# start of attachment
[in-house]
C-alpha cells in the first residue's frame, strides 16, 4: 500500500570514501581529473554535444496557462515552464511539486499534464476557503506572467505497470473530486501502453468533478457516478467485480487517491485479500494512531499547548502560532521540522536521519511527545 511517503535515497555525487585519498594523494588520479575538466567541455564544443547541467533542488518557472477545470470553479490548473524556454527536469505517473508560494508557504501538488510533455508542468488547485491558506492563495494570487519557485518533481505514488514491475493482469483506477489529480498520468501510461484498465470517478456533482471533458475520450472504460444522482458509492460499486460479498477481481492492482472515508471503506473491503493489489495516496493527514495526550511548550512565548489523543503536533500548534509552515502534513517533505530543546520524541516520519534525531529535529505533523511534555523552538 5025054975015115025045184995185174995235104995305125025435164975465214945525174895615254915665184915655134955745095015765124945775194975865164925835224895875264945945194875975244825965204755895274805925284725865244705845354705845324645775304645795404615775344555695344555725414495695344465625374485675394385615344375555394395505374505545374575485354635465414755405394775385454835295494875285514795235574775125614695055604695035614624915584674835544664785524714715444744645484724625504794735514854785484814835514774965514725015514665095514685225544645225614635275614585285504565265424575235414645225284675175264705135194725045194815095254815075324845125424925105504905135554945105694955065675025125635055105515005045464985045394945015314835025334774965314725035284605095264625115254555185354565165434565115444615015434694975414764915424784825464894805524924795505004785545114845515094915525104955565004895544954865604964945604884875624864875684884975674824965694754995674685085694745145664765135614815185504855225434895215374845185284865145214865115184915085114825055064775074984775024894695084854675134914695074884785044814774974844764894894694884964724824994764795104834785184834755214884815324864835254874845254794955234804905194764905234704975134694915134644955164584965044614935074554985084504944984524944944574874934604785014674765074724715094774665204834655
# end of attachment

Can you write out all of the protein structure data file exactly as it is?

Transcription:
[in-house]
C-alpha cells in the first residue's frame, strides 16, 4: 500500500570514501581529473554535444496557462515552464511539486499534464476557503506572467505497470473530486501502453468533478457516478467485480487517491485479500494512531499547548502560532521540522536521519511527545 511517503535515497555525487585519498594523494588520479575538466567541455564544443547541467533542488518557472477545470470553479490548473524556454527536469505517473508560494508557504501538488510533455508542468488547485491558506492563495494570487519557485518533481505514488514491475493482469483506477489529480498520468501510461484498465470517478456533482471533458475520450472504460444522482458509492460499486460479498477481481492492482472515508471503506473491503493489489495516496493527514495526550511548550512565548489523543503536533500548534509552515502534513517533505530543546520524541516520519534525531529535529505533523511534555523552538 5025054975015115025045184995185174995235104995305125025435164975465214945525174895615254915665184915655134955745095015765124945775194975865164925835224895875264945945194875975244825965204755895274805925284725865244705845354705845324645775304645795404615775344555695344555725414495695344465625374485675394385615344375555394395505374505545374575485354635465414755405394775385454835295494875285514795235574775125614695055604695035614624915584674835544664785524714715444744645484724625504794735514854785484814835514774965514725015514665095514685225544645225614635275614585285504565265424575235414645225284675175264705135194725045194815095254815075324845125424925105504905135554945105694955065675025125635055105515005045464985045394945015314835025334774965314725035284605095264625115254555185354565165434565115444615015434694975414764915424784825464894805524924795505004785545114845515094915525104955565004895544954865604964945604884875624864875684884975674824965694754995674685085694745145664765135614815185504855225434895215374845185284865145214865115184915085114825055064775074984775024894695084854675134914695074884785044814774974844764894894694884964724824994764795104834785184834755214884815324864835254874845254794955234804905194764905234704975134694915134644955164584965044614935074554985084504944984524944944574874934604785014674765074724715094774665204834655